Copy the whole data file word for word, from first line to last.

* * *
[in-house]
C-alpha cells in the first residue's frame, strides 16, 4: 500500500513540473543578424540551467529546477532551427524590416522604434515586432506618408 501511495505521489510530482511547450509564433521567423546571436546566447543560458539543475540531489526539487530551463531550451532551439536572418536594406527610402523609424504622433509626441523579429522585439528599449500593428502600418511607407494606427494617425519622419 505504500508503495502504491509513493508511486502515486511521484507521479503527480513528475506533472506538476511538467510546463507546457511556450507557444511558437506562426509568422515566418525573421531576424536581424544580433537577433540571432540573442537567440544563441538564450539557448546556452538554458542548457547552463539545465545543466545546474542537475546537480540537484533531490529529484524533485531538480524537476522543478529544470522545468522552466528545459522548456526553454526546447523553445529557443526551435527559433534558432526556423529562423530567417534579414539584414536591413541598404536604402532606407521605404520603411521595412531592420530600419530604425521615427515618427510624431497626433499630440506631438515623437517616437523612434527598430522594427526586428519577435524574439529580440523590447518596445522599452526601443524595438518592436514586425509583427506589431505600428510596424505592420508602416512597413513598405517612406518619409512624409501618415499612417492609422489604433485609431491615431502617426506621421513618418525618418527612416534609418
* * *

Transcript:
[in-house]
C-alpha cells in the first residue's frame, strides 16, 4: 500500500513540473543578424540551467529546477532551427524590416522604434515586432506618408 501511495505521489510530482511547450509564433521567423546571436546566447543560458539543475540531489526539487530551463531550451532551439536572418536594406527610402523609424504622433509626441523579429522585439528599449500593428502600418511607407494606427494617425519622419 505504500508503495502504491509513493508511486502515486511521484507521479503527480513528475506533472506538476511538467510546463507546457511556450507557444511558437506562426509568422515566418525573421531576424536581424544580433537577433540571432540573442537567440544563441538564450539557448546556452538554458542548457547552463539545465545543466545546474542537475546537480540537484533531490529529484524533485531538480524537476522543478529544470522545468522552466528545459522548456526553454526546447523553445529557443526551435527559433534558432526556423529562423530567417534579414539584414536591413541598404536604402532606407521605404520603411521595412531592420530600419530604425521615427515618427510624431497626433499630440506631438515623437517616437523612434527598430522594427526586428519577435524574439529580440523590447518596445522599452526601443524595438518592436514586425509583427506589431505600428510596424505592420508602416512597413513598405517612406518619409512624409501618415499612417492609422489604433485609431491615431502617426506621421513618418525618418527612416534609418